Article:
Can ‘Not In My Country’ help fight corruption at Zim universities & colleges?

“We focus on universities because students are the future leaders. Corruption is so pervasive in Kenya that it has created a generation that is unable to change. The values and life of university students, on the other hand, are still forming. If students learn at university that they can buy their grades and bypass bureaucracy by selling their bodies, the resulting cynicism will persist into their future careers.” – Not in My Country Kenya

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First learnt about last year and immediately knew it’d be an absolute need for Zim colleges & universities. I remember even back 12 years ago when I was in college corruption had settled in already. People would pay lecturers to get the paper in advance. They’d pay for invigilators to look the other way or leave the room. They’d pay to have lecturers provide software projects from previous years (the software on floppy disc as well as the documentation, proposals and all) for the young corrupt minds to copy and paste!

Guys would just pay cash (or buy beer) but I wonder how bad it was for the female students…


Now everyday business in Zimbabwe is openly corrupt. I spent some two years as head of the tech department at an NGO where I was offered kickbacks by all sorts to influence procurement decisions. Criminals pay to be let go by the police. Ordinary people pay to get their driver’s license and the result is (predictably) more accidents on the roads, and the otherwise avoidable traffic logjams. The municipal workers openly expect a bribe to not disconnect you for unpaid water bills. Thank god for the prepaid electricity!

Digressing because there’s so much to say on this… Point is with so much open corruption in society, how bad is it now at colleges? What kind of graduates is this system producing? And not to forget that corruption is a two party transaction where both parties willingly decide to take a shortcut to a desired end. Can give a voice to those that would otherwise have nowhere to report in country that’s normalizing this disease?

notinmycountryI was reminded of after reading on Kenya’s Sunday Nation that a group of 15 graduates in Kenya have localised the whistle-blowing website to help students report indecent activities by university lecturers and administrative personnel. And to do it anonymously.

Of course there’s the reality that, like anything that opens up the opportunity of anonymous communication to everyone, it can be abused. Without knowing how they take care of that possibility, I wonder if they could use some of the methods employed by Deloitte in their Tip-offs Anonymous initiative so it’s a fusion of the power of grassroots crowdsourced reports that tech avails, and the ‘integrity’ of a good old auditing process.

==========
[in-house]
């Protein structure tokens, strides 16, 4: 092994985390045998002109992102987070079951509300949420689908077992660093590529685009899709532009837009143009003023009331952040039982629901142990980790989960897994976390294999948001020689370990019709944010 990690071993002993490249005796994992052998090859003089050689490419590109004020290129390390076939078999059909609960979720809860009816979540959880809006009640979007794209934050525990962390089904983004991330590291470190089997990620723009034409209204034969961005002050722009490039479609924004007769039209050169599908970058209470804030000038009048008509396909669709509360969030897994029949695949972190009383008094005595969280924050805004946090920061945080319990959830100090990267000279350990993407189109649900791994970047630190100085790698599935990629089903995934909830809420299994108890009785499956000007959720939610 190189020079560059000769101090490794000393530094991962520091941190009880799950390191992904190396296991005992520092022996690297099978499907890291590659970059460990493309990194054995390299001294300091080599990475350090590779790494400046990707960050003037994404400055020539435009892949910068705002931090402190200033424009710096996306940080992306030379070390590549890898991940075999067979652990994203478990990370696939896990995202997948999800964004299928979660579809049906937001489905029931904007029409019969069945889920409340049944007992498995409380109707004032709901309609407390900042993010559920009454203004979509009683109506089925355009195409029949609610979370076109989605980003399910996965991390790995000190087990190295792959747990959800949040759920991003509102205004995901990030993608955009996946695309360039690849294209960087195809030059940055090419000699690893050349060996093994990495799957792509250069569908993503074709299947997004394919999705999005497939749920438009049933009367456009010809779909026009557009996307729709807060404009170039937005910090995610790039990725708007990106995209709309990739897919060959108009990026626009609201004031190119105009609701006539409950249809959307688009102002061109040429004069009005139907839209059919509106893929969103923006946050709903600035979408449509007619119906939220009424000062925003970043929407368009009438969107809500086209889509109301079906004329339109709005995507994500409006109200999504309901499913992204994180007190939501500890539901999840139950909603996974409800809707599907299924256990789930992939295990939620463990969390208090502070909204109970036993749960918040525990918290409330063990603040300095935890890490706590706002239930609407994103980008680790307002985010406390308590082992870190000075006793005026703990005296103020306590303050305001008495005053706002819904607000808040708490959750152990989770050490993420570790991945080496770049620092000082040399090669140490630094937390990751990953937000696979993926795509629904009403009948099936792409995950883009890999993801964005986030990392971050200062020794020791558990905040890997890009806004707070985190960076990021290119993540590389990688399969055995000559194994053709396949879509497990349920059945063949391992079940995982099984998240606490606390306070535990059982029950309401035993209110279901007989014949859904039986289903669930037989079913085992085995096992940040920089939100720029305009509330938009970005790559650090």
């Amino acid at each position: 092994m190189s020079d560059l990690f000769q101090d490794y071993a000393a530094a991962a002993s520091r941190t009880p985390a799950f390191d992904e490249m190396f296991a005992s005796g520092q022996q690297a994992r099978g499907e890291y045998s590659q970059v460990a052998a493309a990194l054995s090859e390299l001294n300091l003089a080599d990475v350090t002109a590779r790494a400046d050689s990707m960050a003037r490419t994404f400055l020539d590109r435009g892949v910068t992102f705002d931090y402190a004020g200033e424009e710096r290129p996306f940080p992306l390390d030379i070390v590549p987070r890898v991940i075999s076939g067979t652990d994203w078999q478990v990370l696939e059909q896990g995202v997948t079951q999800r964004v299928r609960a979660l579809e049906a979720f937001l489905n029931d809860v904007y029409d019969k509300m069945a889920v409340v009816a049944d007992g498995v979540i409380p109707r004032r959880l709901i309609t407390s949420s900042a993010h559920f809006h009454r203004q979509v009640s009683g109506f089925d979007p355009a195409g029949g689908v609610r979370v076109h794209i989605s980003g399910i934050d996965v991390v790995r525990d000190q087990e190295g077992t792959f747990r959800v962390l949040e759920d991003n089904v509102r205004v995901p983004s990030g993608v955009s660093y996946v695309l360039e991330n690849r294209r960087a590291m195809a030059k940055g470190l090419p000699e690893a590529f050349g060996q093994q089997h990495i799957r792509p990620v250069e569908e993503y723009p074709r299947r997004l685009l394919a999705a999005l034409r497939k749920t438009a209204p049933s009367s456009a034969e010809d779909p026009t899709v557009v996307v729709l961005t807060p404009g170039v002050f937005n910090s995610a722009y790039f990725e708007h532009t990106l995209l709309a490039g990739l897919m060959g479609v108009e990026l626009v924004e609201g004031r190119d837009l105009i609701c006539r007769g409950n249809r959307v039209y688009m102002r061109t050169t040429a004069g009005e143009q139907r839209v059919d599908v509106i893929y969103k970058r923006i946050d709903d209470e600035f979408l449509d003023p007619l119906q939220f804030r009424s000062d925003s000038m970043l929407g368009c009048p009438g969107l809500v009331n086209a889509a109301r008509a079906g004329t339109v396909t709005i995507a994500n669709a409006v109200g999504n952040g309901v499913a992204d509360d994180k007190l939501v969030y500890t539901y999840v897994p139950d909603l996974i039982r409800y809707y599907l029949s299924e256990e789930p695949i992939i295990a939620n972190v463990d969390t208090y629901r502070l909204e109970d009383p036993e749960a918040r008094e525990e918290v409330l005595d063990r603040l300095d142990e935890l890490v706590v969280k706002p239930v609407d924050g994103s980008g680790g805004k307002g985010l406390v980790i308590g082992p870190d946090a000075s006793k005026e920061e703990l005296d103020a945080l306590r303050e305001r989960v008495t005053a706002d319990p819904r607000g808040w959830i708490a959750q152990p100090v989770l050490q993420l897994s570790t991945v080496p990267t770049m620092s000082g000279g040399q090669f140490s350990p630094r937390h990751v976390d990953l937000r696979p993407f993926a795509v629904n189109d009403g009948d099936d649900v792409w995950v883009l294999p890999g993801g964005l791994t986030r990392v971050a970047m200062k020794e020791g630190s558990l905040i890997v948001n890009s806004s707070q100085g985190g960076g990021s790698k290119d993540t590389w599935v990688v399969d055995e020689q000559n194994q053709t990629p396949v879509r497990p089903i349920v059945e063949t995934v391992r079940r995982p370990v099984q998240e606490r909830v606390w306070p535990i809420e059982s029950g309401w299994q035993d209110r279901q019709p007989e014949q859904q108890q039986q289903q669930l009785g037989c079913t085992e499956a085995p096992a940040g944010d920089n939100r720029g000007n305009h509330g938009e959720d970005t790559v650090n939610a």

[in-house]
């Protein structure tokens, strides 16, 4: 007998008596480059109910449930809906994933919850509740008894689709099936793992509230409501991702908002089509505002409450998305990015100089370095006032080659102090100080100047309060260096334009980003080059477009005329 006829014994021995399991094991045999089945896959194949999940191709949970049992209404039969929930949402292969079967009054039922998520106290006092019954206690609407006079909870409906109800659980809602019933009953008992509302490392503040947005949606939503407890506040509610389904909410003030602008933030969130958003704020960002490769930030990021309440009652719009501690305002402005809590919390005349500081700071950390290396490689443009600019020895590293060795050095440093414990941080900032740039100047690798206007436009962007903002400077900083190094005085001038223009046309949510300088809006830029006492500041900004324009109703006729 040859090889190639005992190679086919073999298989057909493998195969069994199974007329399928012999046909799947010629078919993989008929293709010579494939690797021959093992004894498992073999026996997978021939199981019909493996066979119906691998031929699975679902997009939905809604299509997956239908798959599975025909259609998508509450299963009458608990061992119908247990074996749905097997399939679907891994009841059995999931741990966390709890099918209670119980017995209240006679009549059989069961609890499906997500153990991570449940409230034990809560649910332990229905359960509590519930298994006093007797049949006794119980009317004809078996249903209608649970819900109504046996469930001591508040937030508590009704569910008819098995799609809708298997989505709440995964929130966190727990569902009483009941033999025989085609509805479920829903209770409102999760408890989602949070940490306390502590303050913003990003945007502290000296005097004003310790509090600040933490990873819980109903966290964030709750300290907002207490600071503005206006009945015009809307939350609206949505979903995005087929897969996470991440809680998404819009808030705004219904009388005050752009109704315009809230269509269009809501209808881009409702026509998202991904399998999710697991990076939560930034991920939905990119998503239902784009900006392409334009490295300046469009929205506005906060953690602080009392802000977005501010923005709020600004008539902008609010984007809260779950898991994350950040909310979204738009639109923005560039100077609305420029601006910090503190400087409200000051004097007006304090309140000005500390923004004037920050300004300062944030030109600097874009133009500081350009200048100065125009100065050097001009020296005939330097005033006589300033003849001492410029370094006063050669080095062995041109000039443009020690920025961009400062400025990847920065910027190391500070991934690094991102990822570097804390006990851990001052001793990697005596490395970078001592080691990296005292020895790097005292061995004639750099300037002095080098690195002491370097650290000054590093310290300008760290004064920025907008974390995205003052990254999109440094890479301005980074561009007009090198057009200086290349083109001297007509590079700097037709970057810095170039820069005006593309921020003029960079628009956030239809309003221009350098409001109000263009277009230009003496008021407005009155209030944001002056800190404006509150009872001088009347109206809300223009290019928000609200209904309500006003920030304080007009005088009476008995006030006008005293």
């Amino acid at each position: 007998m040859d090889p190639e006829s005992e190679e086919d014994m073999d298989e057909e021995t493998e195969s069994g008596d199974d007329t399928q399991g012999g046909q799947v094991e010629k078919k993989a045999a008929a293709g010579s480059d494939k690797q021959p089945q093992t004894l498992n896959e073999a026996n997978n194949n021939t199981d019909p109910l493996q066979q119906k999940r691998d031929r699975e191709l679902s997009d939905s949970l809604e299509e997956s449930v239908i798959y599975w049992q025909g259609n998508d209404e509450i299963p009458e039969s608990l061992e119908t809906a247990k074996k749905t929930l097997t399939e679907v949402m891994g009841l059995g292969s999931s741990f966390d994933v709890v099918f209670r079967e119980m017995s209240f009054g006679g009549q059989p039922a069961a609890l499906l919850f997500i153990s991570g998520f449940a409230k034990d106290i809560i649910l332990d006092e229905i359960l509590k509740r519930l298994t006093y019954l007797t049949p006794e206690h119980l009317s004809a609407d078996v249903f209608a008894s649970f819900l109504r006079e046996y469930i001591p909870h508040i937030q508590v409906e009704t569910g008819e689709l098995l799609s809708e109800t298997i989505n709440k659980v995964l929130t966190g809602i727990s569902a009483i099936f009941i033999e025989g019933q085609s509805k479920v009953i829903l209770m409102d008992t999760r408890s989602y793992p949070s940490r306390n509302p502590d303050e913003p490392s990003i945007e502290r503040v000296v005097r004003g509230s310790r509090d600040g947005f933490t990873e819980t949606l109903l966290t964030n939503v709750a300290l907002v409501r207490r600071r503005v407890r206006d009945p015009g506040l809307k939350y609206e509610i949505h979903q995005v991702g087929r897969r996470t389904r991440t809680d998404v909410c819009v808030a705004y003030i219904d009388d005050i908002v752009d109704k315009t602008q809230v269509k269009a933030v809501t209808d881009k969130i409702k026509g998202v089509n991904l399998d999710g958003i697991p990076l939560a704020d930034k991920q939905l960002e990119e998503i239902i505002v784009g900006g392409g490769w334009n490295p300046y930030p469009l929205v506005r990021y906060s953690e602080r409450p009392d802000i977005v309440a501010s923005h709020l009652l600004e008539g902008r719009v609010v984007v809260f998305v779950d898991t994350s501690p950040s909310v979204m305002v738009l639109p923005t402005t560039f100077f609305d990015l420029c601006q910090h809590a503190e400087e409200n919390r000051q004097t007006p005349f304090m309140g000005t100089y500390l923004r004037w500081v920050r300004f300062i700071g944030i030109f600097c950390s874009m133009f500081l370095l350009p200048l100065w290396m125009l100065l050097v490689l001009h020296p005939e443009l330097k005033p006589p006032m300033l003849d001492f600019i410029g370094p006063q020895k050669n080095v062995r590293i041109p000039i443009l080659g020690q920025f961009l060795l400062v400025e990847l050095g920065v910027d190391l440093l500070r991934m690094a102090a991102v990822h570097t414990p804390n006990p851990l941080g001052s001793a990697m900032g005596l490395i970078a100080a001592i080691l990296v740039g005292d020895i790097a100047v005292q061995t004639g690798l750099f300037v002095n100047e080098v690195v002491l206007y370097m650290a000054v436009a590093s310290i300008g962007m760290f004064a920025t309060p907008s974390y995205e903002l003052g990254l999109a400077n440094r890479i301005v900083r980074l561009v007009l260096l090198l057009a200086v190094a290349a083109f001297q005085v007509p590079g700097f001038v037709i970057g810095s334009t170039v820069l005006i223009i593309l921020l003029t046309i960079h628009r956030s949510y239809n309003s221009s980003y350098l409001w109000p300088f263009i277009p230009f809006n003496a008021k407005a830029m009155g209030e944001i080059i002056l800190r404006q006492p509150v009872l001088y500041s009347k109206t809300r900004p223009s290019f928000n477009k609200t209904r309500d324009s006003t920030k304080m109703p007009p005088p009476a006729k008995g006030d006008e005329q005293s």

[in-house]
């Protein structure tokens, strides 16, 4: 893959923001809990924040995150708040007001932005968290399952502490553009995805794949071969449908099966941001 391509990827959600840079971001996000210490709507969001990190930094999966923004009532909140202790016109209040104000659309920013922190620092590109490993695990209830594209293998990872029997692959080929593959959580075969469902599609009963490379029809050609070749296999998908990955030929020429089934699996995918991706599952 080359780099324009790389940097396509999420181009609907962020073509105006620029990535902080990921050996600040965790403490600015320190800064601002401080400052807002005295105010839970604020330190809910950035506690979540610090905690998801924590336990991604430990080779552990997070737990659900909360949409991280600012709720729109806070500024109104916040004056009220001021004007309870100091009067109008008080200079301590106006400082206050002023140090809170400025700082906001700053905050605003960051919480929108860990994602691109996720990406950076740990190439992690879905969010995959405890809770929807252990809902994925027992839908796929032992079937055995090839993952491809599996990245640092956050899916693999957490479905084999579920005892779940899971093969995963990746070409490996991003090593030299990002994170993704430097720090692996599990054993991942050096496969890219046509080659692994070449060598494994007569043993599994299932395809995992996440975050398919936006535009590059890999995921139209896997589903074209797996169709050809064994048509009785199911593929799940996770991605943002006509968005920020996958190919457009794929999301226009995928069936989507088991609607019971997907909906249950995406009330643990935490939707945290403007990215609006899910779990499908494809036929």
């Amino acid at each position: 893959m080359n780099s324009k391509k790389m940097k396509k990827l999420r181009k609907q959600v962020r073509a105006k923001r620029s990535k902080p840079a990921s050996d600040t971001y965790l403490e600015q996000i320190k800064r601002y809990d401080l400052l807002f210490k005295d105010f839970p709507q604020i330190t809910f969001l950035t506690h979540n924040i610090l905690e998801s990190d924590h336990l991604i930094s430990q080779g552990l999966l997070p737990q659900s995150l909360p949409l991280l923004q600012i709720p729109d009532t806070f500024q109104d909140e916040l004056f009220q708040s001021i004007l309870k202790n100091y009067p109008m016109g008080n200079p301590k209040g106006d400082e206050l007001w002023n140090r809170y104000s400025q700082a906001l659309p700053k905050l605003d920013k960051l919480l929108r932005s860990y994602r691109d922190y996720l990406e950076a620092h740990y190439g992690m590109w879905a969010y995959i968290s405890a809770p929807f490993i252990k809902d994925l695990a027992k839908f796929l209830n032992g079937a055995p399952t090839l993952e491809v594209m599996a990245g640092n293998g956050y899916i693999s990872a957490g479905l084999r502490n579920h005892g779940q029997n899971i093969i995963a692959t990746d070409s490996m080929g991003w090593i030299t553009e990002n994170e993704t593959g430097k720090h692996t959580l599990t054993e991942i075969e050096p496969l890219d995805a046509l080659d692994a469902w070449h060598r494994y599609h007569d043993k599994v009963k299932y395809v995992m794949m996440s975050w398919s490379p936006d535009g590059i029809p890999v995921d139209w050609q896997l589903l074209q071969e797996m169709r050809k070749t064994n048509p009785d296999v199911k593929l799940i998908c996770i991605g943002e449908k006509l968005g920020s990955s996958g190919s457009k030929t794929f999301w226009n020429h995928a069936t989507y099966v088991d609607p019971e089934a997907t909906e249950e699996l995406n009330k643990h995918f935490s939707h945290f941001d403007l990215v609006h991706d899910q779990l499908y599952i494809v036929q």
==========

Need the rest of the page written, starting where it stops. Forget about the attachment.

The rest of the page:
Either way, I wish we could bring something like this to Zimbabwe. It, or our own flavor of it that’s sensitive to local nuances so the net effect is not in the negative. We need it.

Will it help?

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10 thoughts on “Can ‘Not In My Country’ help fight corruption at Zim universities & colleges?

  1. Whistle blowing would be useful but it depends to whom you are blowing the whistle to hoping he himself is not corrupt.Its like reporting a thief to the Chief of Thieves.

  2. Nyaya yehuwori ndiyo inonditadzisa kushandira nyika yangu.

    I love my country, bt it seems now you are frowned at if you are not corrupt.

    Corruption have settled right in our homes and its now normal to pay or get paid a bribe in everything you do.

  3. Straying a little of topic here but the article said a little on how ordinary people have to pay for their licences….Yes there are those that can’t really drive that do pay for them but even the perfect driver still has to pay as it seems the VID will only pass you if you get the 1 out of the 7 test instructers that isnt corrupt or you organise the bribe so that they pass you though you would have passed the legal way. And if you dare try report any of them, you will be secretly blacklisted and can forget about getting your license in Harare and will have to go to cities like Kadoma.

  4. Its just hectic at University. I have my own cousin(a girl) who needed to get student residence at MSU, and the person(s) in charge (a student and official) wanted sexual favors. Its really sickening but not new.

    Same thing happened at NUST and way back in early 2000. The dean of students at that time had his own issues, and female students were particular targets.

    In the classroom environment you would see/hear of some level of corruption but it was very hard to pinpoint or prove. Proving would actually mark you for victimisation. Chances of even getting an appeal would be futile and also expose you to being victimised. The golden rule(during my time) was dont make enemies with the lecturer(s). It would take a whole lot of effort to be considered for an appeal if there was an issue. Odds were always against those who tried.

  5. Corruption is a cancerous (sic), social problem that needs government intervention and will. But then again are they both there in the Gvt?

  6. Weeding out corruption begins with individuals we need to resist this thing no Govt or institution will weed out this thing that has killed the moral fiber of the people.

  7. The fact that we are talking more and about corruption, means the issue is slowly taking center stage and this has happened through experience in our past where this generation has come to learn and understand the terrible effects of corruption previously taken for granted by out parents and grand parent. I believe this is where social media and technology in general could help a great deal and we also have to start teaching about pride and honor right from kindergarten.

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